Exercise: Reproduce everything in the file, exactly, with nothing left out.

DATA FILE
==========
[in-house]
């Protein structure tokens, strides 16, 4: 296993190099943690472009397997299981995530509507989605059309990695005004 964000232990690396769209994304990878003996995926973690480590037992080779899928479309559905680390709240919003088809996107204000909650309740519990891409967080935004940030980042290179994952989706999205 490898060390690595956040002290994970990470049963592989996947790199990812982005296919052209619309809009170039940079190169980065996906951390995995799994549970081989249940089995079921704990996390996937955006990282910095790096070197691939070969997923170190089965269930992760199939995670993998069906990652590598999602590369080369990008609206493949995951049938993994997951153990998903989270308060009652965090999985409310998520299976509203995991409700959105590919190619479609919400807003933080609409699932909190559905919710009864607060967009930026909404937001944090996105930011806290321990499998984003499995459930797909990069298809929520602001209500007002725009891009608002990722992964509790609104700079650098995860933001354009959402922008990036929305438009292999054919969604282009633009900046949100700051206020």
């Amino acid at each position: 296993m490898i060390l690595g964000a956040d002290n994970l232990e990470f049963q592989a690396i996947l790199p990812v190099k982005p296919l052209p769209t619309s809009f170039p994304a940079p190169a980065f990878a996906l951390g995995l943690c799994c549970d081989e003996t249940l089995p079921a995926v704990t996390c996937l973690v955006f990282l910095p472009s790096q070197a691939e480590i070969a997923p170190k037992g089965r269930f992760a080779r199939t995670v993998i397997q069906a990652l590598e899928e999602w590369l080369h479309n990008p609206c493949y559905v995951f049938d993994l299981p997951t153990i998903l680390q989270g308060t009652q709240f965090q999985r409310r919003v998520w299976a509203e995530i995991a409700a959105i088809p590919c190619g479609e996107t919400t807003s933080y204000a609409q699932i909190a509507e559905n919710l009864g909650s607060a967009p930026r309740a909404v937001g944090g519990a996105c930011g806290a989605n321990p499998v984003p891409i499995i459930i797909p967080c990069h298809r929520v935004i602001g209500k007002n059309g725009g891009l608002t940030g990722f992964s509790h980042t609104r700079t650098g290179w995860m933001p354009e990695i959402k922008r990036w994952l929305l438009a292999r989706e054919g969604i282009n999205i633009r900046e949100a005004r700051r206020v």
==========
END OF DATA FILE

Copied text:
[in-house]
């Protein structure tokens, strides 16, 4: 296993190099943690472009397997299981995530509507989605059309990695005004 964000232990690396769209994304990878003996995926973690480590037992080779899928479309559905680390709240919003088809996107204000909650309740519990891409967080935004940030980042290179994952989706999205 490898060390690595956040002290994970990470049963592989996947790199990812982005296919052209619309809009170039940079190169980065996906951390995995799994549970081989249940089995079921704990996390996937955006990282910095790096070197691939070969997923170190089965269930992760199939995670993998069906990652590598999602590369080369990008609206493949995951049938993994997951153990998903989270308060009652965090999985409310998520299976509203995991409700959105590919190619479609919400807003933080609409699932909190559905919710009864607060967009930026909404937001944090996105930011806290321990499998984003499995459930797909990069298809929520602001209500007002725009891009608002990722992964509790609104700079650098995860933001354009959402922008990036929305438009292999054919969604282009633009900046949100700051206020």
């Amino acid at each position: 296993m490898i060390l690595g964000a956040d002290n994970l232990e990470f049963q592989a690396i996947l790199p990812v190099k982005p296919l052209p769209t619309s809009f170039p994304a940079p190169a980065f990878a996906l951390g995995l943690c799994c549970d081989e003996t249940l089995p079921a995926v704990t996390c996937l973690v955006f990282l910095p472009s790096q070197a691939e480590i070969a997923p170190k037992g089965r269930f992760a080779r199939t995670v993998i397997q069906a990652l590598e899928e999602w590369l080369h479309n990008p609206c493949y559905v995951f049938d993994l299981p997951t153990i998903l680390q989270g308060t009652q709240f965090q999985r409310r919003v998520w299976a509203e995530i995991a409700a959105i088809p590919c190619g479609e996107t919400t807003s933080y204000a609409q699932i909190a509507e559905n919710l009864g909650s607060a967009p930026r309740a909404v937001g944090g519990a996105c930011g806290a989605n321990p499998v984003p891409i499995i459930i797909p967080c990069h298809r929520v935004i602001g209500k007002n059309g725009g891009l608002t940030g990722f992964s509790h980042t609104r700079t650098g290179w995860m933001p354009e990695i959402k922008r990036w994952l929305l438009a292999r989706e054919g969604i282009n999205i633009r900046e949100a005004r700051r206020v």